To get people on the same page, with common goals and a shared appreciation for what they’re up against, you must master the essential leadership skill of framing the work.
“Great leaders manage frames intentionally – with a close eye on context.”The skill of framing the work starts with a basic appreciation of the power of cognitive frames. What are frames? Psychologists describe frames as assumptions or beliefs that we layer onto reality. All of us are constantly, automatically, framing the situations around us. Because we focus on the situation itself, we tend to be blind to the effects of our cognitive frames on our interpretation of what we see, nor how they shape our behavioral reactions. In turn, our frames are shaped by our prior experiences, which thus affect how we think and feel about what’s presently around us in subtle ways. The catch is that we have a visceral experience of seeing reality—seeing what is actually there – rather than recognizing that what we see is filtered through our cognitive frame. The leadership act of framing is a process of deliberately creating meaning, often imposing new frames on others. Those new frames are accurate and appropriate for the situation but have not yet been appreciated by others.
Great leaders understand this and manage frames intentionally – with a close eye on context. Different types of work call for different framing. If near-perfection is what is needed to satisfy demanding car customers, leaders must know to frame the work by alerting workers to the opportunity to catch and correct tiny deviations before the car proceeds down the assembly line. Workers must adopt a kaizen frame that celebrates the value of learning—to become willing to engage in the unnatural act of speaking up about tiny imperfections. If zero worker fatalities in a complex and dangerous platinum mine is the goal, then leaders must frame physical safety as a worthy, challenging – but attainable – goal. They must frame reality in such a way that workers know their own eyes and ears are vital sensors to the shared goal of vigilance in a complex, dangerous context. If discovering new cures is the goal, leaders know to motivate researchers to generate smart hypotheses for experiments that may very well fail, so that they feel okay about being wrong far more often than being right. Let’s reflect on how and why framing the work includes reframing failure and clarifying the need for voice.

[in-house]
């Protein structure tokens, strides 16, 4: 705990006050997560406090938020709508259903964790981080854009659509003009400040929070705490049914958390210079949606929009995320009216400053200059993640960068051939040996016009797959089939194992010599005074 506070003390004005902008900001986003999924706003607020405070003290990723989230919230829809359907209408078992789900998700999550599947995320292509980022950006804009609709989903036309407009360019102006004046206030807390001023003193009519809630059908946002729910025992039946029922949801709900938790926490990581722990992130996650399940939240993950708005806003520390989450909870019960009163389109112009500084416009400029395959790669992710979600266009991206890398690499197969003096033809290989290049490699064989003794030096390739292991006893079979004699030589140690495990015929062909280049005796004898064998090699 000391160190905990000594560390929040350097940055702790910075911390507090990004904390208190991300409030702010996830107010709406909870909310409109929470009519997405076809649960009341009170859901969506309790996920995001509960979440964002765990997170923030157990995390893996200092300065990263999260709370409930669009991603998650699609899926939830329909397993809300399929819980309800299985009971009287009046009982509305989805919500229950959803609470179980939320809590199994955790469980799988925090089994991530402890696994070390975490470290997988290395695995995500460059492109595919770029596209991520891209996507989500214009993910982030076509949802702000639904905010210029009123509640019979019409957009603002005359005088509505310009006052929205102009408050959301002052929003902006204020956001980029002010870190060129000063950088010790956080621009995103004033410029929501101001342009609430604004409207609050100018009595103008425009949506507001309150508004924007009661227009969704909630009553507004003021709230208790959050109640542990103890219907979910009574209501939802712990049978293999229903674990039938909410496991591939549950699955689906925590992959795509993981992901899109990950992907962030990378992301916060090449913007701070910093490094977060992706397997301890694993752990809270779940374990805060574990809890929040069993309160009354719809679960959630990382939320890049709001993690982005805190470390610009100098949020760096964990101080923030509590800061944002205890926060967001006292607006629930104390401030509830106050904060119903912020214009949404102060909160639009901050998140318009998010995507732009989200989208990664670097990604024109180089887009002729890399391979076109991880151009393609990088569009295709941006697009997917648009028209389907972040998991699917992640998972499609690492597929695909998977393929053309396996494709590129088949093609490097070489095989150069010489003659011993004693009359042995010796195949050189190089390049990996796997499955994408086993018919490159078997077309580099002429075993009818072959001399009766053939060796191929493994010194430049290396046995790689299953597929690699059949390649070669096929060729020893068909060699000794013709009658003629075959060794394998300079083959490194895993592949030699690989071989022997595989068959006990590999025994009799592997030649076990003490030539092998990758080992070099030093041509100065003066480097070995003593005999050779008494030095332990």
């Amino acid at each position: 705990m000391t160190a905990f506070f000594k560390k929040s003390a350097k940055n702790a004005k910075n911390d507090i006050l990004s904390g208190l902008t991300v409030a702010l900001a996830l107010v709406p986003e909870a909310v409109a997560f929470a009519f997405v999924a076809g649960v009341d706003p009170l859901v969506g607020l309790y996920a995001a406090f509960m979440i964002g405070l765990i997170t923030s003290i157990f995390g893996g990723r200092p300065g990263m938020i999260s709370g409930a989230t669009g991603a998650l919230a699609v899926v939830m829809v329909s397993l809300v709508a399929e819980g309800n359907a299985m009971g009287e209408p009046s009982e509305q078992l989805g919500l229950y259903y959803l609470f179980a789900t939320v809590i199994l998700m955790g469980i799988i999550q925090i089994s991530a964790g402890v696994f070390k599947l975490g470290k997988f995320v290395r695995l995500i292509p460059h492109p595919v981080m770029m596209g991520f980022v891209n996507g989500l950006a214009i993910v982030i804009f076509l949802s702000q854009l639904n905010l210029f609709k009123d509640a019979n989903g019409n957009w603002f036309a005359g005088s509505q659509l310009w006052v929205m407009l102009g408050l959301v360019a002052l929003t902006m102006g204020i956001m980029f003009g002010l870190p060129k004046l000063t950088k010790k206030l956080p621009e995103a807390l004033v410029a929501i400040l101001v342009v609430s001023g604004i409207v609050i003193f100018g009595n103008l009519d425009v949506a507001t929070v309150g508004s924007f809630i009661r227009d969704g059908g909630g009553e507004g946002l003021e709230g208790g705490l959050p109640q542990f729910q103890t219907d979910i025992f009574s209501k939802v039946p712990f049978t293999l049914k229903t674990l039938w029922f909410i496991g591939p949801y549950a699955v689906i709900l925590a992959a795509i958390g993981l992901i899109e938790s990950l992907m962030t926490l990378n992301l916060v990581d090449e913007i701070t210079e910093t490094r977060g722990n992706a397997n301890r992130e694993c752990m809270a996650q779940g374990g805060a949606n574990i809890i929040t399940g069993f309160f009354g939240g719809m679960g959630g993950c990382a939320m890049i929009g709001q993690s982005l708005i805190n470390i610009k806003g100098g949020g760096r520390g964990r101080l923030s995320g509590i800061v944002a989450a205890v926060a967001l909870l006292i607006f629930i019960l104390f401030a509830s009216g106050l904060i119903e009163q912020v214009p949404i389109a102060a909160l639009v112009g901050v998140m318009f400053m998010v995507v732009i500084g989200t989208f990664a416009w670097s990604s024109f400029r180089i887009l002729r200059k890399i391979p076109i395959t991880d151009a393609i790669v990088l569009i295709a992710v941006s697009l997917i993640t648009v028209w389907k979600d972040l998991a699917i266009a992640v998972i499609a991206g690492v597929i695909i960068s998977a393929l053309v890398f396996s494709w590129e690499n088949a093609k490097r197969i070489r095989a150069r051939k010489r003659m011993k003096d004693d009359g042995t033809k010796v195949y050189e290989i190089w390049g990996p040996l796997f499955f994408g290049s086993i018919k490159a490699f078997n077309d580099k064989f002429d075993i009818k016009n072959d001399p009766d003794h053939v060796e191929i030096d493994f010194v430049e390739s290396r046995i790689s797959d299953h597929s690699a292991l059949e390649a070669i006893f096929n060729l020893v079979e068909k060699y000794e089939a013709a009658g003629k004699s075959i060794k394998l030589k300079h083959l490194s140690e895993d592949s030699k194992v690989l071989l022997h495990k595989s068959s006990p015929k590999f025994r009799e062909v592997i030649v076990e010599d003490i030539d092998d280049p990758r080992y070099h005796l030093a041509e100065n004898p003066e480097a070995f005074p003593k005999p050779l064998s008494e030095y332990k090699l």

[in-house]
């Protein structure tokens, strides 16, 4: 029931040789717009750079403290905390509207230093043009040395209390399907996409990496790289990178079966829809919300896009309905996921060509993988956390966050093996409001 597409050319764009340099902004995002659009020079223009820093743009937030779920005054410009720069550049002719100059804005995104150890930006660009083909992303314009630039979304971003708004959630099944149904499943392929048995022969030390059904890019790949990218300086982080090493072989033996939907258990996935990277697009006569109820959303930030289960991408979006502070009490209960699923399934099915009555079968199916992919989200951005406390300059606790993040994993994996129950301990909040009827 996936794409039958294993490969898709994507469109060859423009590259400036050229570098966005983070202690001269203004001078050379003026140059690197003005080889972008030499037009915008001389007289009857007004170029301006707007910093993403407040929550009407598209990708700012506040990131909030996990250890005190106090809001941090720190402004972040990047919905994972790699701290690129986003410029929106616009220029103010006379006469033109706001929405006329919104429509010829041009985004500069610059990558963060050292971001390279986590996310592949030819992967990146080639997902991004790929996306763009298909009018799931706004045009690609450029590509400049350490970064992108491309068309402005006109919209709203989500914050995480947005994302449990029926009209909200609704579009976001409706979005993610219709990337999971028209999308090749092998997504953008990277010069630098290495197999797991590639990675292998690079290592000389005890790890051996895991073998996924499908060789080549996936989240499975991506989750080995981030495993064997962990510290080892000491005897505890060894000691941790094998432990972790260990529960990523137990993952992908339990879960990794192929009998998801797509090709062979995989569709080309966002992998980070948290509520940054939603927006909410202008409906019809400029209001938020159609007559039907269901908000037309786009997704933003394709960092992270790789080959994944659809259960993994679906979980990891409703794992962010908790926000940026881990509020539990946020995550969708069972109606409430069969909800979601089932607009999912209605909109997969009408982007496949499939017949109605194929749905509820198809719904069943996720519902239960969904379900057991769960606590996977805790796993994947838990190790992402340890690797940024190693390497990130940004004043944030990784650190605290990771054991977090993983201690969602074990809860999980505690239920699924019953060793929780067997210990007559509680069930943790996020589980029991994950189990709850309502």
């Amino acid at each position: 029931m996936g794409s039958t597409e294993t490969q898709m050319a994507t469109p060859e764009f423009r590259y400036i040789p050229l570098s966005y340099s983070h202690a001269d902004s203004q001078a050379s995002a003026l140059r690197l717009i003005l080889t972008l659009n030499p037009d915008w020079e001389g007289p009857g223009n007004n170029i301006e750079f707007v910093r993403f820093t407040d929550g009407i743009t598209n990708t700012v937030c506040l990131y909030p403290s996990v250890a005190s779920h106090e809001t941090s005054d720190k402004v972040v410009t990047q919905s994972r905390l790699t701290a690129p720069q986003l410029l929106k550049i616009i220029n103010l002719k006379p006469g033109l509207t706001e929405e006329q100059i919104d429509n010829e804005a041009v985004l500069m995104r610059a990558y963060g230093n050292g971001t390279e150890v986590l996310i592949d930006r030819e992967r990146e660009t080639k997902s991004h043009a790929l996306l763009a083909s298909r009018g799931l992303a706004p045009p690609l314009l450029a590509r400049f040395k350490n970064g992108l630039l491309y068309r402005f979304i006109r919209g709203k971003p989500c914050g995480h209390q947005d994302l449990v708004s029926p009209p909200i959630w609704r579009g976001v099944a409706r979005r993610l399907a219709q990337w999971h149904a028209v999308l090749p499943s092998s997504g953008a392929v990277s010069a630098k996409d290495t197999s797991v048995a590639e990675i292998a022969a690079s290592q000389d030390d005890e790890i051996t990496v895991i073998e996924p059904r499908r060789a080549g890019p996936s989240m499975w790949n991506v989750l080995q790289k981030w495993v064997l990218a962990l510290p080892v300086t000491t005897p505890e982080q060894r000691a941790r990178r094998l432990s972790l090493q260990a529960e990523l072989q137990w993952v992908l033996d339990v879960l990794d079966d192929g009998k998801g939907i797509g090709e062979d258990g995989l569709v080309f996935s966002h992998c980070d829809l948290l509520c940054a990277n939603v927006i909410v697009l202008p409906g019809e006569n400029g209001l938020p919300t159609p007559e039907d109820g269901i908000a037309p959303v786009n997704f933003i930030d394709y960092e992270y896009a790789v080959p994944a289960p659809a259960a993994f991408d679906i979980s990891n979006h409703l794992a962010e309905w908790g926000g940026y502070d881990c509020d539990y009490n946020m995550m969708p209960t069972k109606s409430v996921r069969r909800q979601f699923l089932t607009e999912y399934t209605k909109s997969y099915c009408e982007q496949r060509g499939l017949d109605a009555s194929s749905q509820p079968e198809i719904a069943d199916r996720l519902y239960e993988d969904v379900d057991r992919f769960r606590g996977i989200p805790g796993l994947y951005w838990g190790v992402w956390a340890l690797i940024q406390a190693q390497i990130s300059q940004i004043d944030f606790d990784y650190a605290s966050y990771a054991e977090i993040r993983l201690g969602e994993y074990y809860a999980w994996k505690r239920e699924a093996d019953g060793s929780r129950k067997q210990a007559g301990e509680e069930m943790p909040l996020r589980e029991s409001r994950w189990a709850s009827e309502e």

Because fear of (reporting) failure is such a key indicator of an environment with low levels of psychological safety, how leaders frame the role of failure is essential. The CEO of X (a subsidiary of Alphabet, and sibling of Google) Astro Teller (aka “Captain for Moonshots”) has observed that “the only way to get people to work on big, risky things…is if you make that the path of least resistance for them [and] make it safe to fail.” In other words, unless a leader expressively and actively makes it psychologically safe to fail, people will automatically seek to avoid failures. So how did Teller reframe failure to make it okay? By saying, believing, and convincing others that “I’m not pro failure, I’m pro learning.” That’s a framing statement – and an immensely powerful one for helping innovators take smart risks!